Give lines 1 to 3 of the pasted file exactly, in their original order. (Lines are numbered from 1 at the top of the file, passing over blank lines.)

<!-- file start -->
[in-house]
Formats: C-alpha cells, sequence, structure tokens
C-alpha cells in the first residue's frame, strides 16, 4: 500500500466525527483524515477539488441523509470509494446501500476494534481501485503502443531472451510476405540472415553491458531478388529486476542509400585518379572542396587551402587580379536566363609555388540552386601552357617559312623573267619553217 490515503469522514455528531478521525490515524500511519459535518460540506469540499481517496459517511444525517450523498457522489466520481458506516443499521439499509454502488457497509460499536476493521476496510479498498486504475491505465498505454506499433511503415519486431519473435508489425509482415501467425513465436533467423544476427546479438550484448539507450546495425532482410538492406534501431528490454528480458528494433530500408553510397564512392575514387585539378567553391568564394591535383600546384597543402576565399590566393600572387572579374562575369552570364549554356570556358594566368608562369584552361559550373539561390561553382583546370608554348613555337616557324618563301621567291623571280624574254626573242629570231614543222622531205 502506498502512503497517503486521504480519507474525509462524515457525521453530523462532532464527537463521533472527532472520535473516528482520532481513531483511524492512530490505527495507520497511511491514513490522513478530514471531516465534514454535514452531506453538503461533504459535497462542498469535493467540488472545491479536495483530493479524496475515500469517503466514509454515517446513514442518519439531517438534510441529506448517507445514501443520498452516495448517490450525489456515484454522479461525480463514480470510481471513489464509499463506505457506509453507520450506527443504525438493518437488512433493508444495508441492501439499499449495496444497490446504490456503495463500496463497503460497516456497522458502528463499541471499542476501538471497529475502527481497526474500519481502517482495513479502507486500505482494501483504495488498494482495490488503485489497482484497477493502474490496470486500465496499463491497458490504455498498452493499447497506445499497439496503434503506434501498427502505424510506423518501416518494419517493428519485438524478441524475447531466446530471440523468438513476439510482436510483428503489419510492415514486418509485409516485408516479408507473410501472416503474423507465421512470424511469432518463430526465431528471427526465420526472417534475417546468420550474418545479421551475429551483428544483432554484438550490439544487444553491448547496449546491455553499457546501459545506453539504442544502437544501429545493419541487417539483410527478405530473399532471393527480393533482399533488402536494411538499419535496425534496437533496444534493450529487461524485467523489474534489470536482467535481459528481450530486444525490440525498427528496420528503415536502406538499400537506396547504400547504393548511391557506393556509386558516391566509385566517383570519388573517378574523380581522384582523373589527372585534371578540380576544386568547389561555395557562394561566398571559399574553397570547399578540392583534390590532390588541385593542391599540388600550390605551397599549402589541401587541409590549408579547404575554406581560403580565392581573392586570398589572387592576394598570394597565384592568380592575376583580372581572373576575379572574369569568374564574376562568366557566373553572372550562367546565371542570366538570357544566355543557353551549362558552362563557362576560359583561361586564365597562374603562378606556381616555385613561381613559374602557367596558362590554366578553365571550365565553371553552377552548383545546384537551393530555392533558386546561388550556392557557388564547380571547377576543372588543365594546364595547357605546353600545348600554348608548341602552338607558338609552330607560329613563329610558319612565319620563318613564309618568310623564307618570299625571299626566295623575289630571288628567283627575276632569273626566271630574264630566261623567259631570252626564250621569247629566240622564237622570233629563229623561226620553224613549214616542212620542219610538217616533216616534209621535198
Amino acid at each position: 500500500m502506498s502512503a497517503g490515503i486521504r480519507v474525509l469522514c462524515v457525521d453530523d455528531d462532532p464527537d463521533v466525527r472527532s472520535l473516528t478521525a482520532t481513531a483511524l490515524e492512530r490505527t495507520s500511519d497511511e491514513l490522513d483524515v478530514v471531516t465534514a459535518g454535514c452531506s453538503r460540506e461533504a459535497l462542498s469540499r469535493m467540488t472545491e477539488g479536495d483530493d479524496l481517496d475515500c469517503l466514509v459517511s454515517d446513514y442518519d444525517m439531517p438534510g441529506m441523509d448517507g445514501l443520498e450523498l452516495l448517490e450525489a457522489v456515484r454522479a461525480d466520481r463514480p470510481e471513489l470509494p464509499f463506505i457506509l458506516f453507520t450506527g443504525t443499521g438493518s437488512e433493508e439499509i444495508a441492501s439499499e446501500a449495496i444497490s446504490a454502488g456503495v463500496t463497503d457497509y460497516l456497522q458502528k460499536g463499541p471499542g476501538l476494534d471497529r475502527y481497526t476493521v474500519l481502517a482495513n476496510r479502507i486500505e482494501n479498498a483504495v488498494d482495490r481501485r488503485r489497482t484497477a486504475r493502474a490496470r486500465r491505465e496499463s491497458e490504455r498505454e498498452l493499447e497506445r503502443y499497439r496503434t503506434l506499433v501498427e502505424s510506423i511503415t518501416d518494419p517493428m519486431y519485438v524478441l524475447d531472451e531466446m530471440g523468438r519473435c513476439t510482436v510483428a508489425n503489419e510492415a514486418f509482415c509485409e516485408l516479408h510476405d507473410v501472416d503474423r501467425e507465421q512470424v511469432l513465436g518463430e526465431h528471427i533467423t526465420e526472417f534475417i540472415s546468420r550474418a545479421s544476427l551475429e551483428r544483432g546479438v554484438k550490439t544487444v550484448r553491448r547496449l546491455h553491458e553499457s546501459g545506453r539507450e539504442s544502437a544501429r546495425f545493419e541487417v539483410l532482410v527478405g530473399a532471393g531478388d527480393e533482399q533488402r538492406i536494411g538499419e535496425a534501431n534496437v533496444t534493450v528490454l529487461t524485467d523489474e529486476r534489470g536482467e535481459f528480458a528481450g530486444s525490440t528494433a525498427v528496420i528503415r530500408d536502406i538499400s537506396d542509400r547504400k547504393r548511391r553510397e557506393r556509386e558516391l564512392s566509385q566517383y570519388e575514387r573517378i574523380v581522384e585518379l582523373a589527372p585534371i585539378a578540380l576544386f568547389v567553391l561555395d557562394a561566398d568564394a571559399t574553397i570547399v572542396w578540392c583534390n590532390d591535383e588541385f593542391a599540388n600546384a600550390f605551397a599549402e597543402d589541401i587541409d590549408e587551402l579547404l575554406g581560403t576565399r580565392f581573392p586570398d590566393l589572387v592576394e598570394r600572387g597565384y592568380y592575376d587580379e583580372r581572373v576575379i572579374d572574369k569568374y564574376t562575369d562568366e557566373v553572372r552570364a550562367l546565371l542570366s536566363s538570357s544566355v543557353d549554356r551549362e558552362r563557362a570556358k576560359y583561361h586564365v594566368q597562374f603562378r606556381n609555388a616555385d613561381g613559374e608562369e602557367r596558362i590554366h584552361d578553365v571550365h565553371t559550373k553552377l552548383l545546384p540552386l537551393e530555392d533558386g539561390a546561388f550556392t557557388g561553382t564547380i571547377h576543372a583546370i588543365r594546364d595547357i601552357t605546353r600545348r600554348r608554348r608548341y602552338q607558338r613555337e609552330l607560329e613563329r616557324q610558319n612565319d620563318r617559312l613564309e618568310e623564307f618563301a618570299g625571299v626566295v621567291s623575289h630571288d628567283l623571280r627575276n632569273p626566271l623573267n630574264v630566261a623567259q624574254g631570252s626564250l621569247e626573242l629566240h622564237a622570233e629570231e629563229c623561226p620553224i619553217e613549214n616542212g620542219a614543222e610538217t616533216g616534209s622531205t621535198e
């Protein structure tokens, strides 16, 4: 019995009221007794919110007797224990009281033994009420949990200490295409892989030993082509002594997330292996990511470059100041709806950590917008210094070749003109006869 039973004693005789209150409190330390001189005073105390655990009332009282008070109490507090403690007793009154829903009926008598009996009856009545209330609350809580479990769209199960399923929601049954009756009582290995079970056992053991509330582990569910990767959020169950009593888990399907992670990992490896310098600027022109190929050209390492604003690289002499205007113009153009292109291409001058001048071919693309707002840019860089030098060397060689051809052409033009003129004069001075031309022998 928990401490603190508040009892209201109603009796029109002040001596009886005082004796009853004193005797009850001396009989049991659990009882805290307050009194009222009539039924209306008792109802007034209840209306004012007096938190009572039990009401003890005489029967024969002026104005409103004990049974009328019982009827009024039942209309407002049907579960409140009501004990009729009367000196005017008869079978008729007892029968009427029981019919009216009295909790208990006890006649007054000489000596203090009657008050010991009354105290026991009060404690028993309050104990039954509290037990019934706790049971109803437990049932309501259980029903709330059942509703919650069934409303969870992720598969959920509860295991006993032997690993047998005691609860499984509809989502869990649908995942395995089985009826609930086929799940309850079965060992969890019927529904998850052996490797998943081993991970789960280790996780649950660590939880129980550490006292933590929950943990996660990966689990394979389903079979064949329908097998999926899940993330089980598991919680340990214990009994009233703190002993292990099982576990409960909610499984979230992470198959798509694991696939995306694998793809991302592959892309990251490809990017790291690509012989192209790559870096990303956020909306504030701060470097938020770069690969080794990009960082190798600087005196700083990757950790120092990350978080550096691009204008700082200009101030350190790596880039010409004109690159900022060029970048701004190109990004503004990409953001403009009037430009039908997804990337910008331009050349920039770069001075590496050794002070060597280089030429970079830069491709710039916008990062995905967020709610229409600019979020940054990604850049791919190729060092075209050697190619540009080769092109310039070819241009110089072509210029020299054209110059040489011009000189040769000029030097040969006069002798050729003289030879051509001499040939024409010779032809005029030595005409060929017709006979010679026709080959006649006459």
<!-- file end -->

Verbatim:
[in-house]
Formats: C-alpha cells, sequence, structure tokens
C-alpha cells in the first residue's frame, strides 16, 4: 500500500466525527483524515477539488441523509470509494446501500476494534481501485503502443531472451510476405540472415553491458531478388529486476542509400585518379572542396587551402587580379536566363609555388540552386601552357617559312623573267619553217 490515503469522514455528531478521525490515524500511519459535518460540506469540499481517496459517511444525517450523498457522489466520481458506516443499521439499509454502488457497509460499536476493521476496510479498498486504475491505465498505454506499433511503415519486431519473435508489425509482415501467425513465436533467423544476427546479438550484448539507450546495425532482410538492406534501431528490454528480458528494433530500408553510397564512392575514387585539378567553391568564394591535383600546384597543402576565399590566393600572387572579374562575369552570364549554356570556358594566368608562369584552361559550373539561390561553382583546370608554348613555337616557324618563301621567291623571280624574254626573242629570231614543222622531205 502506498502512503497517503486521504480519507474525509462524515457525521453530523462532532464527537463521533472527532472520535473516528482520532481513531483511524492512530490505527495507520497511511491514513490522513478530514471531516465534514454535514452531506453538503461533504459535497462542498469535493467540488472545491479536495483530493479524496475515500469517503466514509454515517446513514442518519439531517438534510441529506448517507445514501443520498452516495448517490450525489456515484454522479461525480463514480470510481471513489464509499463506505457506509453507520450506527443504525438493518437488512433493508444495508441492501439499499449495496444497490446504490456503495463500496463497503460497516456497522458502528463499541471499542476501538471497529475502527481497526474500519481502517482495513479502507486500505482494501483504495488498494482495490488503485489497482484497477493502474490496470486500465496499463491497458490504455498498452493499447497506445499497439496503434503506434501498427502505424510506423518501416518494419517493428519485438524478441524475447531466446530471440523468438513476439510482436510483428503489419510492415514486418509485409516485408516479408507473410501472416503474423507465421512470424511469432518463430526465431528471427526465420526472417534475417546468420550474418545479421551475429551483428544483432554484438550490439544487444553491448547496449546491455553499457546501459545506453539504442544502437544501429545493419541487417539483410527478405530473399532471393527480393533482399533488402536494411538499419535496425534496437533496444534493450529487461524485467523489474534489470536482467535481459528481450530486444525490440525498427528496420528503415536502406538499400537506396547504400547504393548511391557506393556509386558516391566509385566517383570519388573517378574523380581522384582523373589527372585534371578540380576544386568547389561555395557562394561566398571559399574553397570547399578540392583534390590532390588541385593542391599540388600550390605551397599549402589541401587541409590549408579547404575554406581560403580565392581573392586570398589572387592576394598570394597565384592568380592575376583580372581572373576575379572574369569568374564574376562568366557566373553572372550562367546565371542570366538570357544566355543557353551549362558552362563557362576560359583561361586564365597562374603562378606556381616555385613561381613559374602557367596558362590554366578553365571550365565553371553552377552548383545546384537551393530555392533558386546561388550556392557557388564547380571547377576543372588543365594546364595547357605546353600545348600554348608548341602552338607558338609552330607560329613563329610558319612565319620563318613564309618568310623564307618570299625571299626566295623575289630571288628567283627575276632569273626566271630574264630566261623567259631570252626564250621569247629566240622564237622570233629563229623561226620553224613549214616542212620542219610538217616533216616534209621535198